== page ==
WASHINGTON, D.C. – Today, U.S. Representative Bobby Scott (Va.–03), Ranking Member of the Education and the Workforce Committee, introduced the Aim Higher Act, a bill to make higher education institutions—particularly for-profit colleges—more accountable and transparent to the public. The legislation also includes resources to boost college financial aid support programs for low-income students and improves the current loan repayment system. Across the country, 44 million consumers share the still-growing burden of $1.5 trillion in student loan debt.

Center for Responsible Lending Counsel Ashley Harrington released the following statement:

For too long, for-profit colleges have failed to serve the educational purpose for which they were intended. The combination of high-costs and low graduation rates by these bad actors have resulted in unfair burdens for student borrowers and taxpayers. This bill improves accountability for all higher education institutions and creates a sensible path to fix our broken student loan repayment system.

The bill also recognizes the important role of states in ensuring higher education quality and accountability. Acknowledging that states are well-equipped to monitor and regulate institutions, the proposal shifts some responsibilities currently held by accreditors to their purview. Given recent efforts to unlawfully thwart state authority to hold institutions and servicers accountable, CRL applauds this effort to increase, rather than decrease, the states’ role in higher education.

While much remains to be done to address the burgeoning student debt crisis, this bill would go a long way towards ensuring meaningful access for all students to receive high quality, higher education options. It represents an important and comprehensive path forward for current borrowers, future students, the nation’s long-term economic competitive posture, and taxpayers who make it possible.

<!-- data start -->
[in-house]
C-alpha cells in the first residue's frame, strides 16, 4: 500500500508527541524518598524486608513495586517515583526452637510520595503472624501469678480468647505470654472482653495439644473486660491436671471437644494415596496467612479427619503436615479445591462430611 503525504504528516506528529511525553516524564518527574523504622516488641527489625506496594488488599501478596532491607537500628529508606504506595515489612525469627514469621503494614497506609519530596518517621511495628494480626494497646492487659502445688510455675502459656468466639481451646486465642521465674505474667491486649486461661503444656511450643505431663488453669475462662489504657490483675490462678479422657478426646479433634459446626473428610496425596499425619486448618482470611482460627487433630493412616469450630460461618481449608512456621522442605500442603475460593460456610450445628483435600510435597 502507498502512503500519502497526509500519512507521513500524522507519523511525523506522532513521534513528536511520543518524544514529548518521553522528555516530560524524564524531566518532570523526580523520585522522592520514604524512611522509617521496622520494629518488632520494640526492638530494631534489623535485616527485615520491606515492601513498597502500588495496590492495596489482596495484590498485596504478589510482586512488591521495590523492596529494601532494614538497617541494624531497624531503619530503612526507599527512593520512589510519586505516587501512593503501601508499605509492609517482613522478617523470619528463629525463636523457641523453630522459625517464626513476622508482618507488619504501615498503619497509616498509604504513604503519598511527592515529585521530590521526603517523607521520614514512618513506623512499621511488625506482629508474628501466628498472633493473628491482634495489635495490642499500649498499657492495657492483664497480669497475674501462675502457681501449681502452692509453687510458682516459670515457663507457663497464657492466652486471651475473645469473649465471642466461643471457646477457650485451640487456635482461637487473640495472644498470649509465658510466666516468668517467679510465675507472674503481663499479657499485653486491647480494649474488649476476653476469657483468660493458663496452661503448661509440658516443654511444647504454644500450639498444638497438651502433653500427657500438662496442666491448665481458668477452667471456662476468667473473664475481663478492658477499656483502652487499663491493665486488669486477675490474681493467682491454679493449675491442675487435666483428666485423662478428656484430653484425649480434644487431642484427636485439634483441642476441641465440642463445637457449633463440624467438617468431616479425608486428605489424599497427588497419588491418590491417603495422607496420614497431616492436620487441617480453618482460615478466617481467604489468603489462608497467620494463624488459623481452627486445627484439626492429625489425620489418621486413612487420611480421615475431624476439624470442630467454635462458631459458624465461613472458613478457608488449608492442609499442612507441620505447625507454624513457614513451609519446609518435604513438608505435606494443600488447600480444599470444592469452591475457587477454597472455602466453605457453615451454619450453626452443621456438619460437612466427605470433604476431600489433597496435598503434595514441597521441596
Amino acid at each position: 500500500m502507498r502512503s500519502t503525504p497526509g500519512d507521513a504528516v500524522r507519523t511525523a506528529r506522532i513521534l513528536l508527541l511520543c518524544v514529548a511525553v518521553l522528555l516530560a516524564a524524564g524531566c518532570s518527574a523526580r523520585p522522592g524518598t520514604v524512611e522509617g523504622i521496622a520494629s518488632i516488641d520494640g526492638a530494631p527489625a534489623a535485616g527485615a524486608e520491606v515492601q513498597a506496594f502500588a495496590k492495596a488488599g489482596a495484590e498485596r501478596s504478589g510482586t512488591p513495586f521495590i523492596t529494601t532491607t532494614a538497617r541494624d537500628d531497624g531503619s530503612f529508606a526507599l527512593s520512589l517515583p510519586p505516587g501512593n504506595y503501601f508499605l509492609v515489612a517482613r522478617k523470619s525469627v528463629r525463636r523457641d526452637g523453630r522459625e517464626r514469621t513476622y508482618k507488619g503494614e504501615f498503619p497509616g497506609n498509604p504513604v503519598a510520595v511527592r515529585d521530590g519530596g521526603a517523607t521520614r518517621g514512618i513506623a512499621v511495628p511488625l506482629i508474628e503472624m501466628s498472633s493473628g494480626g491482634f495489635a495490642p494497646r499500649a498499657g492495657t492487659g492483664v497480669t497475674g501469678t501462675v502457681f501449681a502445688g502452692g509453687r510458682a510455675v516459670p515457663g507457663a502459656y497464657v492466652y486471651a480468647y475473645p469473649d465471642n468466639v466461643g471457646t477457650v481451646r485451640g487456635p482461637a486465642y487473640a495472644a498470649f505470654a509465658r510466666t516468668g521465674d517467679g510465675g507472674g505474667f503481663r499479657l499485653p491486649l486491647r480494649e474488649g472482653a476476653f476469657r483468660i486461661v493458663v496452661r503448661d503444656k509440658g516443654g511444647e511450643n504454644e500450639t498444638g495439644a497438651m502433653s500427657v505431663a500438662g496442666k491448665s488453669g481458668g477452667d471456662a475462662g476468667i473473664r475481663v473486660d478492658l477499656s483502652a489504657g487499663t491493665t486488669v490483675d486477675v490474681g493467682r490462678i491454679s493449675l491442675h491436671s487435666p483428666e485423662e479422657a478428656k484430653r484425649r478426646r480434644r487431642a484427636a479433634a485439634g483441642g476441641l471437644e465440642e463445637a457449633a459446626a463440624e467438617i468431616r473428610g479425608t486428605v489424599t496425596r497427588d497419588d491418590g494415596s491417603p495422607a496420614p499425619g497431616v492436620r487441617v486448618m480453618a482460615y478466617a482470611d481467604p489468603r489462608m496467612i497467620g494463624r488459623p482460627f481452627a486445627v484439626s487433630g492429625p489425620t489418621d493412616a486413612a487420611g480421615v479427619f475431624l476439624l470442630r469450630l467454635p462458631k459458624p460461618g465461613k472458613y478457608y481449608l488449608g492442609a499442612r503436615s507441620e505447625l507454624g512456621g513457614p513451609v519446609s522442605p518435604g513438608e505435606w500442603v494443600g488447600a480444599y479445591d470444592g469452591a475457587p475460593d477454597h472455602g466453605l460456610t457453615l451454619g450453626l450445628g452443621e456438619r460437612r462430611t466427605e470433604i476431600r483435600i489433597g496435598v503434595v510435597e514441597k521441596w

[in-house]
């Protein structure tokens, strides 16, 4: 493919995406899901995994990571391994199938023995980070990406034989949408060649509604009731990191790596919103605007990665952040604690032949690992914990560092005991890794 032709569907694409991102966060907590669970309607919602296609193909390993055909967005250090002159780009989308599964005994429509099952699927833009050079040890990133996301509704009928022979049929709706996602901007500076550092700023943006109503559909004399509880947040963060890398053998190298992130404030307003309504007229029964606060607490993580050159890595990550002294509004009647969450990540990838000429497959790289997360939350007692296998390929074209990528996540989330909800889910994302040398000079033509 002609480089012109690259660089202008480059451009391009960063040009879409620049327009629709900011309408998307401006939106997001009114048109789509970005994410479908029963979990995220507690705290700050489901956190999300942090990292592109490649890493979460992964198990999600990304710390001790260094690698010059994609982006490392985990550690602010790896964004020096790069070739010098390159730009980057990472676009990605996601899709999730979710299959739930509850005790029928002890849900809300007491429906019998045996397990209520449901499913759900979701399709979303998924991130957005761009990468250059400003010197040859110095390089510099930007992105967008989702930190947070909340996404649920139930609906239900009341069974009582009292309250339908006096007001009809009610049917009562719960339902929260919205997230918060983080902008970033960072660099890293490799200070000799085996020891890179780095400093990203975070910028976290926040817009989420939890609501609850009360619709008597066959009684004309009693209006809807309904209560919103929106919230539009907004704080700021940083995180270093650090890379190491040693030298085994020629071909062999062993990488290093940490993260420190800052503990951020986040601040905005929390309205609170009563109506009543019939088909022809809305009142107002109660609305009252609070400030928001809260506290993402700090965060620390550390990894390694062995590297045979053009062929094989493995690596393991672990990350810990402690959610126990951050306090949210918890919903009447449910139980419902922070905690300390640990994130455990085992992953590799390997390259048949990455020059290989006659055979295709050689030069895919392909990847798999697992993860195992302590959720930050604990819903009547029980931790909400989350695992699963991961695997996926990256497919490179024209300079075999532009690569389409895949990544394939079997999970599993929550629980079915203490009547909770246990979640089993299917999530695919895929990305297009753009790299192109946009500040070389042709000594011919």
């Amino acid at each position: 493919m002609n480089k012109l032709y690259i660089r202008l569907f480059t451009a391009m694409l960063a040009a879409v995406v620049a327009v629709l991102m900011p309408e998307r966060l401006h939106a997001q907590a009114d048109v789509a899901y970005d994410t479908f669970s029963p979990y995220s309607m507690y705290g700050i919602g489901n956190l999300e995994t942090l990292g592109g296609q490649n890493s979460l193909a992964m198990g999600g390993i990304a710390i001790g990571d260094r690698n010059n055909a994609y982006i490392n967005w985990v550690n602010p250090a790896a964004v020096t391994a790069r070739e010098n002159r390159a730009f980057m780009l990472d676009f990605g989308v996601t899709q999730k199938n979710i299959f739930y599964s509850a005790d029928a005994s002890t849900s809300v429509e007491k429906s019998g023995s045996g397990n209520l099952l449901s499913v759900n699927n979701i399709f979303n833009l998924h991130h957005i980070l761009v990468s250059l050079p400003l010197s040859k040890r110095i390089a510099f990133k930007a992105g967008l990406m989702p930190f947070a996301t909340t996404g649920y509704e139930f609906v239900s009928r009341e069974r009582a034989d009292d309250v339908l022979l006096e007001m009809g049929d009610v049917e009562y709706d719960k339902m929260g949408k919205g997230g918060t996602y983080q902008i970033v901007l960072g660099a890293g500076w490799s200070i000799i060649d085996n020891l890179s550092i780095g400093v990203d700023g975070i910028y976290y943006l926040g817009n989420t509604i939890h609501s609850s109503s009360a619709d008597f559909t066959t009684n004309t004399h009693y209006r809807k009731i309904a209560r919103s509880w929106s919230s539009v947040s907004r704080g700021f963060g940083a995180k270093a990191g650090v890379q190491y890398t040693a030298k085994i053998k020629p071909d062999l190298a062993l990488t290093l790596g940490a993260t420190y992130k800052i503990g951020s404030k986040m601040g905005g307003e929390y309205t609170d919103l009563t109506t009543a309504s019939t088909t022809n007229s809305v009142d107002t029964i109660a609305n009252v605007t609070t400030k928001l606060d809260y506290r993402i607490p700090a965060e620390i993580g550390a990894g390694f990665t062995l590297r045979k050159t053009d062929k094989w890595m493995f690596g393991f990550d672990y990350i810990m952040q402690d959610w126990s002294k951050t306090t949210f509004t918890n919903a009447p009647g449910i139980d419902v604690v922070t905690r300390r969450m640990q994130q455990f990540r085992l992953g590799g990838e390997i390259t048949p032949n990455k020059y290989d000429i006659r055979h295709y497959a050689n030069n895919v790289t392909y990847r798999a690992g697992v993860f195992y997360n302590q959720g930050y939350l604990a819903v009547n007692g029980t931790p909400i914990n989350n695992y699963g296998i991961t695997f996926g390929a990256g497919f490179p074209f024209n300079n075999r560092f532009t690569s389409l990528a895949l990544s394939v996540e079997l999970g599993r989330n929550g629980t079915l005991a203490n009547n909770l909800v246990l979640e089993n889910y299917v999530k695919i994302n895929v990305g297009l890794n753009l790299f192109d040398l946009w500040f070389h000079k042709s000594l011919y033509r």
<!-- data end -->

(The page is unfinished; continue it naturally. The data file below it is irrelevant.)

Specifically, the Aim Higher Act includes the following critical provisions:

  • Reduces allowable ratios governing federal aid distributions to for-profit institutions from 90/10 to 85/15;
  • Prohibits the use of federal funding on marketing and recruitment efforts by institutions that spend less than half of their tuition revenue on instruction; and
  • Bans the practice of forcing students to sign pre-dispute arbitration/class action ban agreements that currently deny harmed borrows from having their own day in court.
  • Simplifies the loan repayment system to include one standard plan, and one income-based plan that is accessible to all borrowers, and creating a system for automatic enrollment;
  • Eliminates costly and unnecessary origination fees for federal loans;
  • Allows for increased data and transparency, including student-level data; and
  • Increases support for minority-serving institutions and others whose enrollment includes a large proportion of low-income students.

For more information, or to arrange an interview with a CRL spokesperson on this issue, please contact Charlene Crowell at charlene.crowell@responsiblelending.org.

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